# Using black scholes to model a clawback in private equity

I am new to Black Scholes, and trying to use it to model a clawback in private equity. Essentially, a clawback gives the "limited" partners in the deal the option to pull some funds away from the "general" partner. I am essentially trying to value a put option, to assess the likelihood of the put option being in the money (i.e. $\mathcal{N} \left( -d_2 \right)$).

I believe the option in this case would rely on: Underlying value (i.e. "S"): net asset value of the investments + the distributions earned by the "limited" partners Exercise ("K"): the capital contributions (with a preferred growth rate) of the "limited" partners

My concern is primarily with the portion of "S", and not as much with "K". "S" has 2 separate components: the net asset value which has a volatility, and the distributions which does not have a volatility. I'm essentially trying to figure out how to model using Black Scholes when my "S" has a component with and without volatility. Has anyone had to deal with this before?

Thank you!

Update to question: thanks LocalVolatility! (I am now logged in using my own account).
Two clarifications:
1) I do not understand what the "+" after the brackets mean in your answer below? Thought maybe it would help that I understood it moving forward. Example: $\left( \hat{K} - X_T \right)^+$
2) Also, there will be times when the distribution $Y$ is larger than $K e^{\gamma T}$; so $\hat{K}$ will be less than 0. I think this is OK. $X$ (in this case the net present value, which follows a Brownian motion) is never less than 0. So, when $\hat{K}$ is less than 0 because $Y$ is larger than $K e^{\gamma T}$, the payoff $\left( \hat{K} - X_T \right)^+$ will end up being negative. We can just interpret this payoff as being 0. Further, the actual calculation of $\mathcal{N} \left( -d_2 \right)$ would just lead to an error. So, we can also interpret $\mathcal{N} \left( -d_2 \right)$ as being 0. This is because the likelihood of being in the money in this case is just 0. Does this align with your thinking?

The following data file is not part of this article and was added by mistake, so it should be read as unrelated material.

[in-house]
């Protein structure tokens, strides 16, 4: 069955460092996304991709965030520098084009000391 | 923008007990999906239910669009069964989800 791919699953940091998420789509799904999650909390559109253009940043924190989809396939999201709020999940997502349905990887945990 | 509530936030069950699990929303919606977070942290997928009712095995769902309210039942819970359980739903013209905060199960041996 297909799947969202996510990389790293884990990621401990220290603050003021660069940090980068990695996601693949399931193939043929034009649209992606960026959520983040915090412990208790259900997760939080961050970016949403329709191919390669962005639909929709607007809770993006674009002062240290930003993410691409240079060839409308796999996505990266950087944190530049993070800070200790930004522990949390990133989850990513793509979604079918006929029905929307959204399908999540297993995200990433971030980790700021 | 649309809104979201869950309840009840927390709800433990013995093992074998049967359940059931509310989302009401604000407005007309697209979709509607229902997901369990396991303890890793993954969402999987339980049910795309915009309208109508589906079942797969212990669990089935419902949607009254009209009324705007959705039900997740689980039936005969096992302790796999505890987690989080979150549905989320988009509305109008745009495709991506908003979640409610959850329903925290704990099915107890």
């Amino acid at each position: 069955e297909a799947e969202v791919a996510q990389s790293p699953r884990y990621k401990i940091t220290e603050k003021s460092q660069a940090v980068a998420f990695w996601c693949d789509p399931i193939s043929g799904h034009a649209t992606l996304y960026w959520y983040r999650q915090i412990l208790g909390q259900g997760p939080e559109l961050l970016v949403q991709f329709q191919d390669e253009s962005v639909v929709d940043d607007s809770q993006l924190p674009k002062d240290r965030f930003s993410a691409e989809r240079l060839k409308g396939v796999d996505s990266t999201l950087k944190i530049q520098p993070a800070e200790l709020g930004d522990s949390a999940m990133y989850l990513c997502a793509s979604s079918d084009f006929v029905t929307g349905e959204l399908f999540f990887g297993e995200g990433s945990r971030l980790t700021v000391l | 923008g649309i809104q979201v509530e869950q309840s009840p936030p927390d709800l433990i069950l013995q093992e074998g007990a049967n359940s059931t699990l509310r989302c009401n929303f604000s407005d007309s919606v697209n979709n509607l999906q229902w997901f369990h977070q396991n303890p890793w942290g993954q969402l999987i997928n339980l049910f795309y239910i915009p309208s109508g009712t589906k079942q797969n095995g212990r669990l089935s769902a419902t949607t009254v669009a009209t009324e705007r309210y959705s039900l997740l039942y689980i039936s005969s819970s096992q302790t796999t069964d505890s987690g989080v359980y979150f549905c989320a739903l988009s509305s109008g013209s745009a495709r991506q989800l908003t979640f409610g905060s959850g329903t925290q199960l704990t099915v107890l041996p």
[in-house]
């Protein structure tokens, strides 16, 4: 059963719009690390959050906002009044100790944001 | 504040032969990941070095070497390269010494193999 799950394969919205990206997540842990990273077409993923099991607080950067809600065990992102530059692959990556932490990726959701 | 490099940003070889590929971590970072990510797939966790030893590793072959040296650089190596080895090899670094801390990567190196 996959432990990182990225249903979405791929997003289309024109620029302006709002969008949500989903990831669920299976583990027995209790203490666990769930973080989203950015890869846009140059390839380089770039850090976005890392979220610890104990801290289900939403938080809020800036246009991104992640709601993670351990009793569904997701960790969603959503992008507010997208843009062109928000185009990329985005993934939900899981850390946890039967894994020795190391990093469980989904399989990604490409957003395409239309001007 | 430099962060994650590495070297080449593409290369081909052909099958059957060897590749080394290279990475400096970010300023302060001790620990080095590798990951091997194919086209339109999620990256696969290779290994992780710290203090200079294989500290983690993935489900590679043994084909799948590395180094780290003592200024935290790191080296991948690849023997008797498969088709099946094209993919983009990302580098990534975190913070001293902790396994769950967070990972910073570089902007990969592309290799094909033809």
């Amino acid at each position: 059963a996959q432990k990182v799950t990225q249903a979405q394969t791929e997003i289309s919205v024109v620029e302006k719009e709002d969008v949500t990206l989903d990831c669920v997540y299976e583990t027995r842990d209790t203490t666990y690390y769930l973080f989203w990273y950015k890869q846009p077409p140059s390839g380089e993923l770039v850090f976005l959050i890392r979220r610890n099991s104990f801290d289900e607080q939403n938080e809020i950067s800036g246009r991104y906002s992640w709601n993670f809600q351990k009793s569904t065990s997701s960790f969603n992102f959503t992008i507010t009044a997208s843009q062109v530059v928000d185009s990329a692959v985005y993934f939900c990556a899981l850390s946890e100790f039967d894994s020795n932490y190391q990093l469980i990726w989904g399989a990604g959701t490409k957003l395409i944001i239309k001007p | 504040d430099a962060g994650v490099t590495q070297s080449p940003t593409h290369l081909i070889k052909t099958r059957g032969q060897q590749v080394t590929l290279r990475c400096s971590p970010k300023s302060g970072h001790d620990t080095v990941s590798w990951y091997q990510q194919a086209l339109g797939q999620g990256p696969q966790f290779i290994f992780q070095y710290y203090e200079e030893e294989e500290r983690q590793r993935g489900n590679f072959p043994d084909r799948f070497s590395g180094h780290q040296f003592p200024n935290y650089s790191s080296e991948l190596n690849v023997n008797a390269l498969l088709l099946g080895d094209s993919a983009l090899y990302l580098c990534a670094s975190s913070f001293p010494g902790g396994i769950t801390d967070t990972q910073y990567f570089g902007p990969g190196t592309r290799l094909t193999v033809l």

• Note that the exercise probability of the put is $\mathcal{N} \left( -d_2 \right)$. Let me try to paraphrase your question. We can set $S_T = X_T + Y$ where $X$ follows a geometric Brownian motion and $Y$ is a constant. Then you want to price a European put with a strike price $K_T = K_0 e^{\gamma T}$ where $\gamma$ is a growth rate? If yes, then your payoff is $V_T = \left( K_T - S_T \right)^+ = \left( K_0 e^{\gamma T} - X_T - Y \right)^+$. But this is just a standard put on the asset $X$ with strike $K_0 e^{\gamma T} - Y$. I guess I misunderstood sth. here. Mar 14 '17 at 0:11
• $(a - b)^+$ is a common way to denote $\max \{ a - b, 0 \}$, which is just the put payoff in that case. Regarding $Y \geq K e^{\gamma T}$. You are right that the put is then worthless and the exercise probability is zero. However, you couldn't substitute the numbers in the equation as you'd end up trying to take the log of a negative number. Mar 14 '17 at 20:57
• @BobJansen - done! Mar 16 '17 at 14:23

This answer is an extended version of my comment on your question.

Here is how I understand you setup: The underlying value $S$ is given by the sum of two components: $S_t = X_t + Y$. Here $X$ is the net asset value following a geometric Brownian motion

\begin{equation} \mathrm{d}X_t = \mu X_t \mathrm{d}t + \sigma X_t \mathrm{d}W_t. \end{equation}

with drift $\mu$ and volatility $\sigma$. $Y$ is the value of the distributions which is fixed.

You want to price a European put option with maturity in $T$ and strike price $K e^{\gamma T}$ where $\gamma$ is the growth rate of the strike. The terminal payoff of this option is

\begin{eqnarray} V_T & = & \left( K e^{\gamma T} - S_T \right)^+\\ & = & \left( K e^{\gamma T} - X_T - Y \right)^+\\ & = & \left( \hat{K} - X_T \right)^+, \end{eqnarray}

where $\hat{K} = K e^{\gamma T} - Y$. I.e. the value of this option is the value of European plain vanilla put option on the asset $X$. The exercise probability is $\mathcal{N} \left( -d_- \right)$ as usual, where

\begin{equation} d_- = \frac{1}{\sigma \sqrt{T}} \left( \ln \left( \frac{X_0}{\hat{K}} \right) + \left( \mu - \frac{1}{2} \sigma^2 \right) T \right). \end{equation}